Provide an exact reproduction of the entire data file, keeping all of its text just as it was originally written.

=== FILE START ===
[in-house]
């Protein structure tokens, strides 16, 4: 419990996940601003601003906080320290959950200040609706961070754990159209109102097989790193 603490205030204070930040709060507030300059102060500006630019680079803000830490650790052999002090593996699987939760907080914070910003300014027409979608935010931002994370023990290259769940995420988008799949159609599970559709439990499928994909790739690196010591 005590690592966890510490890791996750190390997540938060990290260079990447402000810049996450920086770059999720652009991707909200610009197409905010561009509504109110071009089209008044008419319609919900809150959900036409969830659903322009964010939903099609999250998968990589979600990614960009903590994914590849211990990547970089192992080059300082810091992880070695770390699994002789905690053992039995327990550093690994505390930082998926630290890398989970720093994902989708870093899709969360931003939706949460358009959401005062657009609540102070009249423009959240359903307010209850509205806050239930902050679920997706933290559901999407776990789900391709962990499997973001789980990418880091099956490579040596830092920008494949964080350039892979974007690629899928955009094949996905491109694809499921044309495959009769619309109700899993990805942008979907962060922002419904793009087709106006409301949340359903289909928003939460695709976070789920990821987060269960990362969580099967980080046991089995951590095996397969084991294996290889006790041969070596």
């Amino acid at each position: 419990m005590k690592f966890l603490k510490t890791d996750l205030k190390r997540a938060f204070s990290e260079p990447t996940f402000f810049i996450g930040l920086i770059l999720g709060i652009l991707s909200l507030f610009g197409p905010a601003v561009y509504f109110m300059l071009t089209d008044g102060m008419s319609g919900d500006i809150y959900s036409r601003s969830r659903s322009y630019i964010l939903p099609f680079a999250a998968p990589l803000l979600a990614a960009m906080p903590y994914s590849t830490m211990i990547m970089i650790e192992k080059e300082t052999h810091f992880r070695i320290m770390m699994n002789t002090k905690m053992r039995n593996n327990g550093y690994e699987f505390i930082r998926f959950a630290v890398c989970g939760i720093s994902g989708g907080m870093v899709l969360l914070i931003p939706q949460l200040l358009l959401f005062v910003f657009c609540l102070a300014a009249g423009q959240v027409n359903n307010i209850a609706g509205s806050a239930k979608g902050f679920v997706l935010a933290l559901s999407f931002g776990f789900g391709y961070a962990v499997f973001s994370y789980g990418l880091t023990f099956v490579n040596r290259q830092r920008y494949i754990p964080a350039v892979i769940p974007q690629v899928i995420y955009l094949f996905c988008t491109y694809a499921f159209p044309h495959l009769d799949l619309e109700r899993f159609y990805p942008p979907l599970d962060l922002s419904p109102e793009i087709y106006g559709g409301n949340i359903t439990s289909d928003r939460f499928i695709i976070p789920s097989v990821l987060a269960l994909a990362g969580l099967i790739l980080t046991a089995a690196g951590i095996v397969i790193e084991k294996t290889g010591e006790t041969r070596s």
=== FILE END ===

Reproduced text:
[in-house]
């Protein structure tokens, strides 16, 4: 419990996940601003601003906080320290959950200040609706961070754990159209109102097989790193 603490205030204070930040709060507030300059102060500006630019680079803000830490650790052999002090593996699987939760907080914070910003300014027409979608935010931002994370023990290259769940995420988008799949159609599970559709439990499928994909790739690196010591 005590690592966890510490890791996750190390997540938060990290260079990447402000810049996450920086770059999720652009991707909200610009197409905010561009509504109110071009089209008044008419319609919900809150959900036409969830659903322009964010939903099609999250998968990589979600990614960009903590994914590849211990990547970089192992080059300082810091992880070695770390699994002789905690053992039995327990550093690994505390930082998926630290890398989970720093994902989708870093899709969360931003939706949460358009959401005062657009609540102070009249423009959240359903307010209850509205806050239930902050679920997706933290559901999407776990789900391709962990499997973001789980990418880091099956490579040596830092920008494949964080350039892979974007690629899928955009094949996905491109694809499921044309495959009769619309109700899993990805942008979907962060922002419904793009087709106006409301949340359903289909928003939460695709976070789920990821987060269960990362969580099967980080046991089995951590095996397969084991294996290889006790041969070596």
């Amino acid at each position: 419990m005590k690592f966890l603490k510490t890791d996750l205030k190390r997540a938060f204070s990290e260079p990447t996940f402000f810049i996450g930040l920086i770059l999720g709060i652009l991707s909200l507030f610009g197409p905010a601003v561009y509504f109110m300059l071009t089209d008044g102060m008419s319609g919900d500006i809150y959900s036409r601003s969830r659903s322009y630019i964010l939903p099609f680079a999250a998968p990589l803000l979600a990614a960009m906080p903590y994914s590849t830490m211990i990547m970089i650790e192992k080059e300082t052999h810091f992880r070695i320290m770390m699994n002789t002090k905690m053992r039995n593996n327990g550093y690994e699987f505390i930082r998926f959950a630290v890398c989970g939760i720093s994902g989708g907080m870093v899709l969360l914070i931003p939706q949460l200040l358009l959401f005062v910003f657009c609540l102070a300014a009249g423009q959240v027409n359903n307010i209850a609706g509205s806050a239930k979608g902050f679920v997706l935010a933290l559901s999407f931002g776990f789900g391709y961070a962990v499997f973001s994370y789980g990418l880091t023990f099956v490579n040596r290259q830092r920008y494949i754990p964080a350039v892979i769940p974007q690629v899928i995420y955009l094949f996905c988008t491109y694809a499921f159209p044309h495959l009769d799949l619309e109700r899993f159609y990805p942008p979907l599970d962060l922002s419904p109102e793009i087709y106006g559709g409301n949340i359903t439990s289909d928003r939460f499928i695709i976070p789920s097989v990821l987060a269960l994909a990362g969580l099967i790739l980080t046991a089995a690196g951590i095996v397969i790193e084991k294996t290889g010591e006790t041969r070596s």